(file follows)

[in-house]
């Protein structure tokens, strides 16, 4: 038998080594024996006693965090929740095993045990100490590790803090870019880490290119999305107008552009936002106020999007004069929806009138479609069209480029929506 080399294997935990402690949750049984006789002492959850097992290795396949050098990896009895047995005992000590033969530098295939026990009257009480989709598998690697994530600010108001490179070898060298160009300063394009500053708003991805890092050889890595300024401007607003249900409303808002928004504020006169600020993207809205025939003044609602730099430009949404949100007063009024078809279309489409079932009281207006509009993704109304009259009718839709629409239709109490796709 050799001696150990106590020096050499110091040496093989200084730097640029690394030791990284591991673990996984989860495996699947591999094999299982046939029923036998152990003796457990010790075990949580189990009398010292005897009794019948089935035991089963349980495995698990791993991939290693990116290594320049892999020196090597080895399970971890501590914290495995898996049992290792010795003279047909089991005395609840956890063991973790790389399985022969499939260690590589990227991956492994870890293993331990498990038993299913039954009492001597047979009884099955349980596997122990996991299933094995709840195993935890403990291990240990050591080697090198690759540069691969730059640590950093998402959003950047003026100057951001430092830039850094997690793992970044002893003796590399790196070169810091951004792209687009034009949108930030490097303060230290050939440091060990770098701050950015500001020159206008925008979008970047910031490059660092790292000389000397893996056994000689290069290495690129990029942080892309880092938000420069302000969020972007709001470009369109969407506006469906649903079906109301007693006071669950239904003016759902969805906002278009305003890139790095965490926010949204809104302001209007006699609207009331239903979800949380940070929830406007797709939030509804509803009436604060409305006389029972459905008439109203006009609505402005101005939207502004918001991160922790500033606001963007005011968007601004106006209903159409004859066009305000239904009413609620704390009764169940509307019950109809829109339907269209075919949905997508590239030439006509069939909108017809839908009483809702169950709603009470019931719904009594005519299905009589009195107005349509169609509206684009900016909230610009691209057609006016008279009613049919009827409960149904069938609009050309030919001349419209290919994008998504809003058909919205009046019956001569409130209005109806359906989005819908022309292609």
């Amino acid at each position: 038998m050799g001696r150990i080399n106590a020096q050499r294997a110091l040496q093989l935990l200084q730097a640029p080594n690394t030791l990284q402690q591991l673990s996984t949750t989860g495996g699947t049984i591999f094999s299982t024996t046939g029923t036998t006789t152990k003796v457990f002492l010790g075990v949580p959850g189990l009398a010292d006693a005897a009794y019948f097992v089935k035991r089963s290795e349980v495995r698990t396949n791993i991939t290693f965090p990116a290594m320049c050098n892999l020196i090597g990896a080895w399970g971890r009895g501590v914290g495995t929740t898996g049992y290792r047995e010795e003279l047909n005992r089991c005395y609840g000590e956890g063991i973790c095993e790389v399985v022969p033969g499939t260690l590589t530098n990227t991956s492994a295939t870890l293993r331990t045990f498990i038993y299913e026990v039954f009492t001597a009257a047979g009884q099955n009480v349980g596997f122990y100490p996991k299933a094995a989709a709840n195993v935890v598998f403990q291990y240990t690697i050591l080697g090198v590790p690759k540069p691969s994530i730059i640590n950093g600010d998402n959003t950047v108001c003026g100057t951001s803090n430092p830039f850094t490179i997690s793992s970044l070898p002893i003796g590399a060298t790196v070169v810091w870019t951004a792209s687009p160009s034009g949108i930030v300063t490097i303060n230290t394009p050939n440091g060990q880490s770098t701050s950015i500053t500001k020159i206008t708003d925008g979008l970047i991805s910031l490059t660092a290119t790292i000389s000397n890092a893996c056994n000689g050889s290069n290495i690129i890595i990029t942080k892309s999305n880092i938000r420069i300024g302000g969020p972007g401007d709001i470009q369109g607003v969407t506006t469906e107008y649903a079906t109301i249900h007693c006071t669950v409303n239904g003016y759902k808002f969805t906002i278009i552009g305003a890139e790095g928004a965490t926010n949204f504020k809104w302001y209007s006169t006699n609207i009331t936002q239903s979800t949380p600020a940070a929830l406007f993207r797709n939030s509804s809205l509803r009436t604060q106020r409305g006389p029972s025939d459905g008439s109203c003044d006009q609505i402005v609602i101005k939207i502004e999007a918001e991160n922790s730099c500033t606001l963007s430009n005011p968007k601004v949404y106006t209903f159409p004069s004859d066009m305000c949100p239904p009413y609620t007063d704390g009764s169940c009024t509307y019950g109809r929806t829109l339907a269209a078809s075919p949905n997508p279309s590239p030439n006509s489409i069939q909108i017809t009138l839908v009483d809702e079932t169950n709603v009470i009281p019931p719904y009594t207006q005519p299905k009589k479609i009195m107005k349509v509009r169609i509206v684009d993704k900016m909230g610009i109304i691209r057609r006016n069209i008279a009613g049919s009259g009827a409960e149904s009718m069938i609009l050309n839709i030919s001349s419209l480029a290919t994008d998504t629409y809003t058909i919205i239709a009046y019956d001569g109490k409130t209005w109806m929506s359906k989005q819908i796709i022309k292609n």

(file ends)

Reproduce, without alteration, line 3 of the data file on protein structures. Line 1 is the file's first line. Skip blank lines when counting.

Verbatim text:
């Amino acid at each position: 038998m050799g001696r150990i080399n106590a020096q050499r294997a110091l040496q093989l935990l200084q730097a640029p080594n690394t030791l990284q402690q591991l673990s996984t949750t989860g495996g699947t049984i591999f094999s299982t024996t046939g029923t036998t006789t152990k003796v457990f002492l010790g075990v949580p959850g189990l009398a010292d006693a005897a009794y019948f097992v089935k035991r089963s290795e349980v495995r698990t396949n791993i991939t290693f965090p990116a290594m320049c050098n892999l020196i090597g990896a080895w399970g971890r009895g501590v914290g495995t929740t898996g049992y290792r047995e010795e003279l047909n005992r089991c005395y609840g000590e956890g063991i973790c095993e790389v399985v022969p033969g499939t260690l590589t530098n990227t991956s492994a295939t870890l293993r331990t045990f498990i038993y299913e026990v039954f009492t001597a009257a047979g009884q099955n009480v349980g596997f122990y100490p996991k299933a094995a989709a709840n195993v935890v598998f403990q291990y240990t690697i050591l080697g090198v590790p690759k540069p691969s994530i730059i640590n950093g600010d998402n959003t950047v108001c003026g100057t951001s803090n430092p830039f850094t490179i997690s793992s970044l070898p002893i003796g590399a060298t790196v070169v810091w870019t951004a792209s687009p160009s034009g949108i930030v300063t490097i303060n230290t394009p050939n440091g060990q880490s770098t701050s950015i500053t500001k020159i206008t708003d925008g979008l970047i991805s910031l490059t660092a290119t790292i000389s000397n890092a893996c056994n000689g050889s290069n290495i690129i890595i990029t942080k892309s999305n880092i938000r420069i300024g302000g969020p972007g401007d709001i470009q369109g607003v969407t506006t469906e107008y649903a079906t109301i249900h007693c006071t669950v409303n239904g003016y759902k808002f969805t906002i278009i552009g305003a890139e790095g928004a965490t926010n949204f504020k809104w302001y209007s006169t006699n609207i009331t936002q239903s979800t949380p600020a940070a929830l406007f993207r797709n939030s509804s809205l509803r009436t604060q106020r409305g006389p029972s025939d459905g008439s109203c003044d006009q609505i402005v609602i101005k939207i502004e999007a918001e991160n922790s730099c500033t606001l963007s430009n005011p968007k601004v949404y106006t209903f159409p004069s004859d066009m305000c949100p239904p009413y609620t007063d704390g009764s169940c009024t509307y019950g109809r929806t829109l339907a269209a078809s075919p949905n997508p279309s590239p030439n006509s489409i069939q909108i017809t009138l839908v009483d809702e079932t169950n709603v009470i009281p019931p719904y009594t207006q005519p299905k009589k479609i009195m107005k349509v509009r169609i509206v684009d993704k900016m909230g610009i109304i691209r057609r006016n069209i008279a009613g049919s009259g009827a409960e149904s009718m069938i609009l050309n839709i030919s001349s419209l480029a290919t994008d998504t629409y809003t058909i919205i239709a009046y019956d001569g109490k409130t209005w109806m929506s359906k989005q819908i796709i022309k292609n």